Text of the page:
Now in its 12th year of operations, the Maritime Analysis and Operations Centre-Narcotics (MAOC-N) has, between 2007 and 2016, coordinated the seizure of over 12,000 kilos of cocaine and almost 40,000 kilos of cannabis. Drawing on the naval, policing and customs assets of seven EU nations (Portugal, Spain, France, Italy, Netherlands, UK and Ireland), and headquartered in Lisbon, the MAOC-N’s mission has presented a considerable obstacle to the trans-Atlantic drug trade. Its objective, summarised by its motto ‘Certa Cito’, swift and sure, is to create the most hostile environment for drug traffickers in the Atlantic.”
MAOC-N is funded as a security asset by the EU and works with other national and EU agencies, in addition to transatlantic cooperation with U.S. agencies and West African countries. Its area of operations stretches from the West African coast to the Norwegian Sea, and also covers the Western Mediterranean, through some of the world’s most ancient sea trade and smuggling routes.
The agency’s achievements have been quite significant, mostly due to its unique structure, which blends centralised intelligence gathering in Lisbon with the operational assets of the seven member countries. While the Irish, UK, Dutch and French naval services have executed several highly significant raids, without doubt it is the Portuguese, Spanish and Italian naval and policing services that face the brunt of narcotics trafficking, with their waters lying due east and north of the smuggler’s favoured routes of either the Caribbean – using political instability in countries such as Haiti and Venezuela as staging grounds – or West Africa, which has long been a favoured landing ground due to poor security and political turmoil.
Since September 2018, just under 5,000 kilos of cocaine have been intercepted in separate operations in UK, Spanish, Moroccan and Portuguese waters, while almost 8500 kg of cannabis was seized in two raids by Spanish and Greek authorities. However, the successes of MAOC-N and its component national agencies do have to be judged in the context of the amount of cocaine, in particular, which is flooding into Europe. The UK and Spain are the third and fourth largest consumers of cocaine in the world, and Spanish ports in particular have become irresistible to gangs involved in the cocaine trade. According to a report in Spanish newspaper El Pais, from July 2018, the authorities are now facing a congruence of Dutch drug barons of Moroccan descent based in Andalucia, Kosovar-Albanian gangs in Valencia, and Serbian mafia, operating in Barcelona. “It’s an avalanche, massive amounts are coming in,” said an unnamed official from the Spanish Special Response Team against Organised Crime (GRECO), in the same El Pais report. “We have never seen anything like this.”
MAOC-N, which staffs its headquarters with Country Liaison Officers (CLO’s) representing the police, customs, military and maritime authorities of member states, and a permanent observer from the US Drug Enforcement Administration, can point to the coordinated intelligence network that now exists along Europe’s western frontier as a significant success. The ability to coordinate intelligence on both sides of the Atlantic – both maritime and aviation – while dovetailing it with the military and law enforcement resources, means that there is now a significant chain of coordinated intelligence communication stretching from Ireland’s northern waters down to West Africa and east, to Italy and Greece.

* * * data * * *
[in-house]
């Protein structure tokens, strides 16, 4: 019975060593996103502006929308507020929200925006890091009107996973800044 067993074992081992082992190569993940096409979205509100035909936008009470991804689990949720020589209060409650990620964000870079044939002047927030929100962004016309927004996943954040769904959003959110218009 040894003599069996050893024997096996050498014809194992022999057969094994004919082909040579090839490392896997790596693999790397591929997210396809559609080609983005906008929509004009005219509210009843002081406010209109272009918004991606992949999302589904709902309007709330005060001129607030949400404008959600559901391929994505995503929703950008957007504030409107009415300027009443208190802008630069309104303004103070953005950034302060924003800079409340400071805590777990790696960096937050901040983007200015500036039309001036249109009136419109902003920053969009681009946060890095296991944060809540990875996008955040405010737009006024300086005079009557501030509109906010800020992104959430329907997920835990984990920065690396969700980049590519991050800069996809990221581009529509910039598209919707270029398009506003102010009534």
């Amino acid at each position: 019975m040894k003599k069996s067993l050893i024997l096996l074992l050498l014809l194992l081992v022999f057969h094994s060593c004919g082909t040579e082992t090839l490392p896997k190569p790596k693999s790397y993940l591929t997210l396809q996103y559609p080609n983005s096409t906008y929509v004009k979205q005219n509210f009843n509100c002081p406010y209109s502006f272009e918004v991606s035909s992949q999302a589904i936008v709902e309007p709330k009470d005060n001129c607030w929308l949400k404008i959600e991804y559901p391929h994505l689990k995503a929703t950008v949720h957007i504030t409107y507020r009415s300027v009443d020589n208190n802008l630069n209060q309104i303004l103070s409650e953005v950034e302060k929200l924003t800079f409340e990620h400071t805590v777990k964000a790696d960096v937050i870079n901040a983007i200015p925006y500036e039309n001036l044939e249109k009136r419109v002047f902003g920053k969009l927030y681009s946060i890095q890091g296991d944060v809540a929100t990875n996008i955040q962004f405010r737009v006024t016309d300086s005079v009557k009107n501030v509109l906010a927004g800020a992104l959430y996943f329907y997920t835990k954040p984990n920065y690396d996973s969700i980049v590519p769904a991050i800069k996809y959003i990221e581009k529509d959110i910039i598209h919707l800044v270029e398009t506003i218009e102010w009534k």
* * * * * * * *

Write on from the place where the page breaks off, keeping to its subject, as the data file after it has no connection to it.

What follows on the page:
The Atlantic Ocean stretches across 40 million square miles so narcotics interdictions do not happen by chance, and the intelligence that MAOC-N provides from Lisbon then has to be acted upon by member states in a fashion that ensures both seizure and the ability to make subsequent arrests. A badly handled interdiction could easily present traffickers with enough notice to ditch their contraband into the ocean. These interdictions require not just accurate intelligence, but astute military planning and execution, often at night, intercepting crafts that may be moving very fast. Most ‘vessels of interest’ are identified by MAOC-N, or their US allies, shortly after they embark from South America or the Caribbean. They are then tracked through several jurisdictions before the appropriate nation is provided with the intelligence to make a successful interception and seizure.
Indeed, the drug trade’s migration from concealment on merchant vessels to moving the drugs by yacht has been a trend that has developed fast since MAOC-N’s inception a little over a decade ago. In its first year, a third of its seizures were made on yachts. By 2013, that figure had grown to 70%.
The shift from large vessels to smaller, faster, craft is a signal from traffickers that they need to be more agile and nimble to avoid Europe’s improved interdiction capability, but also it signals the proliferation of the drugs trade from massive cartels to smaller gangs or individuals, who are ready to take distribution into their own hands when they have a European buyer, even if it means crossing the often treacherous Atlantic in a pleasure craft.
Closer to home, the Mediterranean has opened up a few front for MAOC-N to deal with, with fraying of law and order in North African states leading to the proliferation of alternative routes for drug smugglers into Europe, and Africa. On Friday December 14, Greek authorities intercepted a Syrian vessel on route to Benghazi in Libya, seizing for than €100 million worth of cannabis and amphetamines, including the super strength captagon pill – which has been used in the Syrian conflict as a fund-raising tool and stimulant for militant and terrorist groups. Despite it being an excellent example of pan-European cooperation, it seems that for MAOC-N, and Europe as a whole, the ever shifting but constant battle to stem the flow of narcotics is still just beginning.